SOFIA—European Union leaders will meet their Balkan counterparts Thursday to hold out the promise of closer links to counter Russian influence, while steering clear of openly offering them membership.
The summit comes a day after a dinner of the 28 EU leaders focused on forging a united front in the face of US President Donald Trump’s “capricious assertiveness” on the Iran nuclear deal and trade tariffs.
Six Balkan leaders from Albania, Bosnia, Serbia, Montenegro, Macedonia and Kosovo will attend the summit.
Spain’s prime minister is staying away because his country, roiled by the Catalan independence drive, does not recognize Kosovo’s 2008 split from Serbia.
“We will meet our Western Balkan partners collectively for the first time in 15 years. It will be an opportunity for both sides to reaffirm that the European perspective remains the Western Balkans’ geostrategic choice,” EU president Donald Tusk said.
Tusk said the bloc would invest in infrastructure connections with the Balkans to boost development and bring them up to EU standards.
“I hope to bring our Western Balkan friends closer to the EU.”
The EU is increasingly looking to take its fate into its own hands as a transatlantic rift grows with Trump, who withdrew from the Iranian nuclear deal and wants to slap tariffs on European steel and aluminum.
Tusk launched a stinging attack Wednesday on Trump, while adding that he was helping Europe in a way because it had “got rid of all illusions” that it can rely on Washington.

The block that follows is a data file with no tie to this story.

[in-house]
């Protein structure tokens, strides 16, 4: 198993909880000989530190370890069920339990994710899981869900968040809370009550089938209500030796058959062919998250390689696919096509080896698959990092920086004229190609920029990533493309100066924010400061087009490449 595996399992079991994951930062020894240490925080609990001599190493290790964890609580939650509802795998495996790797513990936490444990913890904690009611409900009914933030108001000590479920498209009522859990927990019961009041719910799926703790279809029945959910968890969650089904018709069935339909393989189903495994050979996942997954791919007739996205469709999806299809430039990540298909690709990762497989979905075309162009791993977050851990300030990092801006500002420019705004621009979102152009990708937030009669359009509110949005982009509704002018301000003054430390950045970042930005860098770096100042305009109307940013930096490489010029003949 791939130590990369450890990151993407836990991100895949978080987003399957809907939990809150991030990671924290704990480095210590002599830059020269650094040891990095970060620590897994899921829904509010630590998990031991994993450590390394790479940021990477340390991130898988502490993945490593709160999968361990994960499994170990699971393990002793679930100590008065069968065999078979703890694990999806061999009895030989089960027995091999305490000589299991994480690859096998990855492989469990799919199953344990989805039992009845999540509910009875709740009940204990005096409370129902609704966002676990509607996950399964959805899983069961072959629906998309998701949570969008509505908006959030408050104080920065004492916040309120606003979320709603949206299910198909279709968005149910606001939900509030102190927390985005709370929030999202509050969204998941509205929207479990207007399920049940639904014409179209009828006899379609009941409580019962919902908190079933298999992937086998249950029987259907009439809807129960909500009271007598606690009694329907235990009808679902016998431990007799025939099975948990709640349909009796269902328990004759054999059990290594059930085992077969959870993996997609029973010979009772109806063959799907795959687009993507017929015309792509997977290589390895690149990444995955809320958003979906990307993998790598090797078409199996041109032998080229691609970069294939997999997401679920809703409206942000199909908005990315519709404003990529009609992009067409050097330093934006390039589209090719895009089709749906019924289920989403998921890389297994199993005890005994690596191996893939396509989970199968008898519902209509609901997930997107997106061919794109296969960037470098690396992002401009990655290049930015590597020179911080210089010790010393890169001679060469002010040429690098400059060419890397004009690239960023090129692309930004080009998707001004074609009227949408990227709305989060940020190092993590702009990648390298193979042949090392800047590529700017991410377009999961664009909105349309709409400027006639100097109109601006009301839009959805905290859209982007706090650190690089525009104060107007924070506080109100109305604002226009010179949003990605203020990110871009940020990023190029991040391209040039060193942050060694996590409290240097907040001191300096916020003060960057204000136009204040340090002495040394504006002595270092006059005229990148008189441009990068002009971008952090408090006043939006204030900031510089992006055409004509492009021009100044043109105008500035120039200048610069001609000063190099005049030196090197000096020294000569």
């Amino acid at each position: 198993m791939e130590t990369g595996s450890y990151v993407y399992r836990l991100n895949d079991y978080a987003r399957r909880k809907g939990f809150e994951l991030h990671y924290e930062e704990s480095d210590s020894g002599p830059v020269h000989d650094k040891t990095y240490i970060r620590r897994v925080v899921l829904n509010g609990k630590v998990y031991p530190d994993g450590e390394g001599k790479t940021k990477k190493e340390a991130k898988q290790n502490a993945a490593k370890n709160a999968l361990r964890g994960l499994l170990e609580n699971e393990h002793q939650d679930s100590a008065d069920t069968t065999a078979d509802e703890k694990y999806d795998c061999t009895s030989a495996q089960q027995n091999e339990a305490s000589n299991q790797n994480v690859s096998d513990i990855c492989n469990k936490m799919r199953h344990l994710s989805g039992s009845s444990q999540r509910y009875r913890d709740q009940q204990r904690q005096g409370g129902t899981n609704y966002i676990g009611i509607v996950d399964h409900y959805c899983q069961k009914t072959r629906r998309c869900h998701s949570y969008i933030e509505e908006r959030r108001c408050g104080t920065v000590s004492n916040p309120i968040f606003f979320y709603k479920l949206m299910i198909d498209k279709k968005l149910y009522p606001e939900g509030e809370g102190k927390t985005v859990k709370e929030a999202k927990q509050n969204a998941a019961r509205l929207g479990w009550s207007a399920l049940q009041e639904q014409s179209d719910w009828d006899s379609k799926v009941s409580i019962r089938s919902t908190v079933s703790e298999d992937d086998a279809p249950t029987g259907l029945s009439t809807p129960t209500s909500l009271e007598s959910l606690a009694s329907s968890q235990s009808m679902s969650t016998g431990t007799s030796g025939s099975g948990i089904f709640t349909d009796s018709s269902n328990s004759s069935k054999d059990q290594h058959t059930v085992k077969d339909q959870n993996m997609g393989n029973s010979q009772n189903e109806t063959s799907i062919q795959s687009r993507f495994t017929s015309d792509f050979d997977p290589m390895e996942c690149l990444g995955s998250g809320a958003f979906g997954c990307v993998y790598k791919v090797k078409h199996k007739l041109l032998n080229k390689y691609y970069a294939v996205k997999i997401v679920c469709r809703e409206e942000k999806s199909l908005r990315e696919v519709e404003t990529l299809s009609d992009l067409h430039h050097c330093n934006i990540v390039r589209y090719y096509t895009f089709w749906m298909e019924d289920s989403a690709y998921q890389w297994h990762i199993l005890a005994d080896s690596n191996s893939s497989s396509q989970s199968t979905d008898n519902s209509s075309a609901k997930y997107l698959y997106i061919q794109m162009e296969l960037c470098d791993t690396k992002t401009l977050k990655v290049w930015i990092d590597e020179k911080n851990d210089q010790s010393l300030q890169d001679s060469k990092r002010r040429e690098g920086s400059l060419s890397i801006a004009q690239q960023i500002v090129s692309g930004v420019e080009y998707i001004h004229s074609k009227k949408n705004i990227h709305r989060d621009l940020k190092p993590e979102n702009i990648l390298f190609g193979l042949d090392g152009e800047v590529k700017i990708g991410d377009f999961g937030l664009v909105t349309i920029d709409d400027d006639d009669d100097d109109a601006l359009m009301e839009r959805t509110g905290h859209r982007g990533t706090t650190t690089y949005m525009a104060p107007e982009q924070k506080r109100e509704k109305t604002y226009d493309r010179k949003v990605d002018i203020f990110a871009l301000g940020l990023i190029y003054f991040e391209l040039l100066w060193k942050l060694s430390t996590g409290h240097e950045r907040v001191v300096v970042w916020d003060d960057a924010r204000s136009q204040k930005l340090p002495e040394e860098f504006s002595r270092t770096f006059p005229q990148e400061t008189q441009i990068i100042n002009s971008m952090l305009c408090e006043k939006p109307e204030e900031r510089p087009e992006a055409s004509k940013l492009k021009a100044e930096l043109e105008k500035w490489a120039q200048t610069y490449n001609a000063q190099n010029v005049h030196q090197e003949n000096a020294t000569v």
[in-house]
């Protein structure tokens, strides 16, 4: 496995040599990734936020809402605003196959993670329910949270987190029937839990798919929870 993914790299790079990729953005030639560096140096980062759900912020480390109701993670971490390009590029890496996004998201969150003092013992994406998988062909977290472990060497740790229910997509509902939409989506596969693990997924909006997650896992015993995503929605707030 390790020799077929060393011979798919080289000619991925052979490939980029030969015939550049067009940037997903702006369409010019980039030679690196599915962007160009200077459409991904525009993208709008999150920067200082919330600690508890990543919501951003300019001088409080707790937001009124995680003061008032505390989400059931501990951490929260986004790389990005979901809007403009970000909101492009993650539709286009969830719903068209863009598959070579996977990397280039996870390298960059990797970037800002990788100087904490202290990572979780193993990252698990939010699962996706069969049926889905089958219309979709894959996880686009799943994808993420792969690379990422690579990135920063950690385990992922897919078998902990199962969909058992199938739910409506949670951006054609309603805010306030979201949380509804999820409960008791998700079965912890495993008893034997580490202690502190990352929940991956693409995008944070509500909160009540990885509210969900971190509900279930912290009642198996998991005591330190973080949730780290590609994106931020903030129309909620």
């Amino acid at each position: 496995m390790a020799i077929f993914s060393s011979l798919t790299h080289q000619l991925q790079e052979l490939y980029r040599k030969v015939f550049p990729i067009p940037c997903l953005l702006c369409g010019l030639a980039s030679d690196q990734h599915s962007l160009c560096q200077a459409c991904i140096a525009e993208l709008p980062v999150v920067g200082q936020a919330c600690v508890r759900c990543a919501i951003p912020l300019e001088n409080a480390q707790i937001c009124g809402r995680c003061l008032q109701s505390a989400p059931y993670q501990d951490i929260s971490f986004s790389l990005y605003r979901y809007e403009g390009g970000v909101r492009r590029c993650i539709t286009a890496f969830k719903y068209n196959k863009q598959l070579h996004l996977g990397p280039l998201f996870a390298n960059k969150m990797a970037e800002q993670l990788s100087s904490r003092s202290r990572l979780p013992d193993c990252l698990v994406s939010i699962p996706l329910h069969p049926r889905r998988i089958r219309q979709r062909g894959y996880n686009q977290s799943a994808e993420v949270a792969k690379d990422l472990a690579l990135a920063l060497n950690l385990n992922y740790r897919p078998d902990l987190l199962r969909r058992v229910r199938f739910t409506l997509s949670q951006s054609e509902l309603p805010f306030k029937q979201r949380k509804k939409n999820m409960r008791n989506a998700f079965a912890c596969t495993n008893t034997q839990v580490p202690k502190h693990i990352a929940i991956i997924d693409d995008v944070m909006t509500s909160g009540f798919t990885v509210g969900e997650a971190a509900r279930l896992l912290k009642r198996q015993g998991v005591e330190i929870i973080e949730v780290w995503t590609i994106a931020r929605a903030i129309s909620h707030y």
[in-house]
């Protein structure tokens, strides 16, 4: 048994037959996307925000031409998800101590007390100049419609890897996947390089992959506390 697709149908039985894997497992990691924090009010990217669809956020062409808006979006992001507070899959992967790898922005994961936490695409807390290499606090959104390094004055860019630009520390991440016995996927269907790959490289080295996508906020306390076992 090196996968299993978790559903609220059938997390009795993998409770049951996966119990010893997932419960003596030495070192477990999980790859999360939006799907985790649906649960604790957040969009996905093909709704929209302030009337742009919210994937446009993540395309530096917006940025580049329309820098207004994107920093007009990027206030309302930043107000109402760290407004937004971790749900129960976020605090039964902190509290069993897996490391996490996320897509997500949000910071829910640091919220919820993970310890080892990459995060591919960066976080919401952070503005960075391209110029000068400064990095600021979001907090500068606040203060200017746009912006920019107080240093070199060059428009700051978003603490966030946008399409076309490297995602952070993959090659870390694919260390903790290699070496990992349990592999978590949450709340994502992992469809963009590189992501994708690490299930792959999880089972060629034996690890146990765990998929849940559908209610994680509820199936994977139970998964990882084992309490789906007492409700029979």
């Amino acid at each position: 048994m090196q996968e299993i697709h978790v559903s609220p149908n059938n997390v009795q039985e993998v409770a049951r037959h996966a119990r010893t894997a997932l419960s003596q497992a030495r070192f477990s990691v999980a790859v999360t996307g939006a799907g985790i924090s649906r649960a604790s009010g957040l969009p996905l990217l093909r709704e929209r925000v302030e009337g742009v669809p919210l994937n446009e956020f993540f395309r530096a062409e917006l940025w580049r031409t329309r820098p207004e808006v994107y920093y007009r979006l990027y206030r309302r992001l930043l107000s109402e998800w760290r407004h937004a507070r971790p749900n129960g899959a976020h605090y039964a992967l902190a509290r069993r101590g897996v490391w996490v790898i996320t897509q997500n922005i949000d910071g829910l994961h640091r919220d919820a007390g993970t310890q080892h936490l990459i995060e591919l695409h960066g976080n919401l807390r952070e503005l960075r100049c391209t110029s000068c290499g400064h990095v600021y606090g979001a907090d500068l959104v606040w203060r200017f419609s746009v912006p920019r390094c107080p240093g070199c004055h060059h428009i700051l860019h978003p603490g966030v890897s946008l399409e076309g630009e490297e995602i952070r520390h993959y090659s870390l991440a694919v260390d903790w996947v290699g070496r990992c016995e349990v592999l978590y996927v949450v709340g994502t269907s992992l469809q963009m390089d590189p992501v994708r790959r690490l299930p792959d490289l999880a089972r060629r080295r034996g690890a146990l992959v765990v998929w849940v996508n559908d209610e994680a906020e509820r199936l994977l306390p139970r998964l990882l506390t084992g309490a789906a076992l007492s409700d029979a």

“Looking at the latest decisions of President Trump, someone could even think with friends like that who needs enemies,” Tusk told reporters in Sofia on Wednesday.
After suspending any enlargement four years ago, the European Commission recently unveiled its new strategy for the region which aims to give membership to some states by 2025―the front runners to join are Montenegro and Serbia.
In return Brussels wants reforms and a crackdown on corruption in the region.
But the six countries are getting increasingly impatient for a path to membership. Bulgaria’s prime minister recently warned Russia and China will otherwise gain toeholds in the region.
In the summit declaration, a draft of which was obtained by AFP, the Europeans outlined the theme of “connectivity” with investments in transport and infrastructure.
But the declaration avoids using the words “adhesion” or “enlargement”―EU code words for the path to membership of the bloc.
“This is not a subject for Sofia,” a senior EU official insisted, adding that membership issues would be discussed in June when leaders decide whether to approve accession negotiations with Albania and Macedonia.
Without a “European perspective”, the Balkans risk falling back into the “misfortunes we saw in the 90s” when Yugoslavia was tearing itself apart, European Commission chief Jean-Claude Juncker warned last week.
The EU is also wary of admitting new members before they settle their differences, particularly in a region still bedeviled by the aftermath of the bloody break-up of Yugoslavia in the 1990s.
These include a bitter and long-running dispute between Macedonia and EU-member Greece over its name, which Athens insists refers to its own northern province.
The leaders of Macedonia and Greece are expected to meet on the sidelines of the summit although officials played down the chance of any deal.